These treatments include:
Apple cider vinegar
Some people apply apple cider vinegar-soaked cotton balls over affected areas of skin three times a day to treat ringworm.
Coconut oil isn’t just for cooking — people apply it to their skin to reduce the incidence of ringworm infections. If you want to try this remedy, apply coconut oil one to three times a day.
Turmeric is a spice you can mix with water to make an antifungal paste. Apply the paste directly to your skin and allow it to dry.
A caution about home remedies
Home remedies shouldn’t be used in place of known antifungal treatments. Instead, discuss any you might like to try alongside proven treatments with your doctor. Learn more about home remedies for ringworm, including powdered licorice.
You won’t see ringworm right away when the fungus has infected you. It can take up to 2 weeks before you start noticing symptoms. Some of the stages you may see include:
- Initial stage. During this stage, you may notice a pink or red irritated patch of skin. Sometimes, it just appears very dry and scaly — not necessarily like ringworm.
- Second stage. During this stage, you’ll notice the lesion starts to grow in size. The center of the rash may resemble healthy skin with a surrounding scaly area.
Because ringworm is so contagious, you’ll want to start treatment at the first signs you notice. If you don’t, it may spread and grow.
Anyone can develop ringworm. However, the infection is very common among children and people who own cats or dogs. Both cats and dogs can catch ringworm, and then pass it on to humans who touch them.
Signs to be aware of in pets include:
- hairless patches of skin that appear circular
- crusty or scaly patches
- patches that may not be completely hairless but have brittle or broken hairs
- opaque or whitish areas around the claws
If you suspect your pet has ringworm, bring them to your veterinarian to have them looked at.
You may be more likely to develop dermatophytosis if you come into contact with the fungi when your skin becomes soft and wet from prolonged water exposure (macerated) or if you have minor skin injuries or abrasions. Using a public shower or public pool may also expose you to the infective fungi.
If you’re often barefoot, you may develop ringworm of the feet (athlete’s foot). Those who often share items such as hairbrushes or unwashed clothing also have an increased risk of developing the infection.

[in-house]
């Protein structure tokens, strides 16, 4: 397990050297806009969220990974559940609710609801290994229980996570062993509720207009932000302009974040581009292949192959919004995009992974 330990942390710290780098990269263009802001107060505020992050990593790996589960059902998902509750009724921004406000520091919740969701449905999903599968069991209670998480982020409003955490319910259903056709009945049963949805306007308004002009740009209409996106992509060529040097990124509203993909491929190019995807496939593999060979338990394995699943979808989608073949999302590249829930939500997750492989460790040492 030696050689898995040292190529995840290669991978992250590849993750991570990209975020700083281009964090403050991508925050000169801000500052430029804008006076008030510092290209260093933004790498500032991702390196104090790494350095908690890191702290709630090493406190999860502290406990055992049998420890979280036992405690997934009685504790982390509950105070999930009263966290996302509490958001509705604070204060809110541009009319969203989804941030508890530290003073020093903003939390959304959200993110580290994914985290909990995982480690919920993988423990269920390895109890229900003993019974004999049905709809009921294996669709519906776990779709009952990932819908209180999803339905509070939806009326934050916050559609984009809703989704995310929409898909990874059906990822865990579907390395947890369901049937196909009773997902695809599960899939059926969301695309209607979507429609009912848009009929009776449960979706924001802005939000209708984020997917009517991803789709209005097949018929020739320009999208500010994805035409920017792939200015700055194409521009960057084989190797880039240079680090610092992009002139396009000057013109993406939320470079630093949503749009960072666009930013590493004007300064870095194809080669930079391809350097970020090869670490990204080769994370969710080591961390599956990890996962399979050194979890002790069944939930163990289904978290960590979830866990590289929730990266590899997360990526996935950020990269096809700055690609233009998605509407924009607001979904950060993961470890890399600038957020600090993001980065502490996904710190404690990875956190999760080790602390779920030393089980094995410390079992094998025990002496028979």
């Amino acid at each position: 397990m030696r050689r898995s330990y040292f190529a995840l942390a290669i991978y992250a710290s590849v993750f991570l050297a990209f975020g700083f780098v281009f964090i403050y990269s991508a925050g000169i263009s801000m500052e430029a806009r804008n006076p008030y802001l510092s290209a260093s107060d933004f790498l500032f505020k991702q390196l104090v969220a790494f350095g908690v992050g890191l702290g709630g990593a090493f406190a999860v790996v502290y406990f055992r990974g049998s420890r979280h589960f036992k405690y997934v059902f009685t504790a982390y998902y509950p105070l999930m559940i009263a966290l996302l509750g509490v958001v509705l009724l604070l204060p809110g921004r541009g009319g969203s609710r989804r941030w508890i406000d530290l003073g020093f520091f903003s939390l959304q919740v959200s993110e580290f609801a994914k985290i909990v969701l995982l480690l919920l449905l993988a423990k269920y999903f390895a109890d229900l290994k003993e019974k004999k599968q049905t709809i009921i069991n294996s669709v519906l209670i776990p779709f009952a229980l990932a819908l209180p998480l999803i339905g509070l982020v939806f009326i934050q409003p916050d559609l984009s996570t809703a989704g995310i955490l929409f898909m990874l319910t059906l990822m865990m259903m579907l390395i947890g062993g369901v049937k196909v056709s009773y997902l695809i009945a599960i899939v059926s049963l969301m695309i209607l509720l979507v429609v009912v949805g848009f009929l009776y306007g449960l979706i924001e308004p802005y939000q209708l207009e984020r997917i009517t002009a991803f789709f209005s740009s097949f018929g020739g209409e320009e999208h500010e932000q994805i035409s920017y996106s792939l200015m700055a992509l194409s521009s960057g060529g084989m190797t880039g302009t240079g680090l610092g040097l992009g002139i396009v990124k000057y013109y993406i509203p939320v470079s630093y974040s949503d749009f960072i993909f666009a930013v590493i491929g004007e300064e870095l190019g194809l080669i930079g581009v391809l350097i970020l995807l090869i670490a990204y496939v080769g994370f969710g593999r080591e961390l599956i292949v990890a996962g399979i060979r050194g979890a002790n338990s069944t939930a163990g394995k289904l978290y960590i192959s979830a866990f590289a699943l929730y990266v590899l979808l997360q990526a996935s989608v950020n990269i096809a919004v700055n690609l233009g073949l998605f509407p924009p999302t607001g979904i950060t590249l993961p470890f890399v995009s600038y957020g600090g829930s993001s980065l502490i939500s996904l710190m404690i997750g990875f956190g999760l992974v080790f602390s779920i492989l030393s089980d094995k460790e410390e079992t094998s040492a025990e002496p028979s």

Ringworm can closely resemble another condition, nummular eczema. Doctors also call nummular eczema discoid eczema or nummular dermatitis.
What’s similar between the two conditions is they both cause round or coin-shaped lesions on the skin. The lesions are often itchy and scaly.
A person with ringworm usually has fewer ring-like patches than a person who has nummular eczema. Also, nummular eczema usually doesn’t have clearing in the center, while ringworm does.
Ringworm may also have pustules associated with it, while nummular eczema doesn’t.
Sometimes the two conditions look so much alike that the only way to tell the difference is to see your doctor. A doctor can take samples of the skin cells and send them to a laboratory for testing.
Doctors treat nummular eczema in different ways from ringworm. They use topical steroids, which if used for ringworm infections, can mask as well as worsen the infection. Antifungal ointments won’t help nummular eczema. Learn more about differences between the two and how to treat them.
Essential oils are highly concentrated extracts from flowers, herbs, and other plant types. Often, people purchase these oils and dilute them with a carrier oil, such as olive oil or coconut oil, before applying to their skin.
There is no scientific data to support the routine use of essential oils in treating antifungal infections like ringworm, only anecdotal evidence. Essential oils should be discussed with your doctor before use and shouldn’t replace conventional treatments.
Some of the essentials oils people use to treat ringworm include:
Oregano oil is potent and can potentially act as an antifungal. You can purchase oregano oil as an extract, but don’t apply it directly to your skin as is. You’ll need to mix it with coconut or olive oil to slightly dilute it first.
Lemongrass oil is an essential oil that might also act against ringworm. You must mix it with a carrier oil such as olive or coconut oil before applying it to the affected area.
Tea tree oil
Tea tree oil is another oil that is believed to have antifungal properties. For ringworm, you can apply it to an affected area of skin at least three times a day. If you find that tea tree oil is too irritating, mix the oil in coconut oil to dilute it.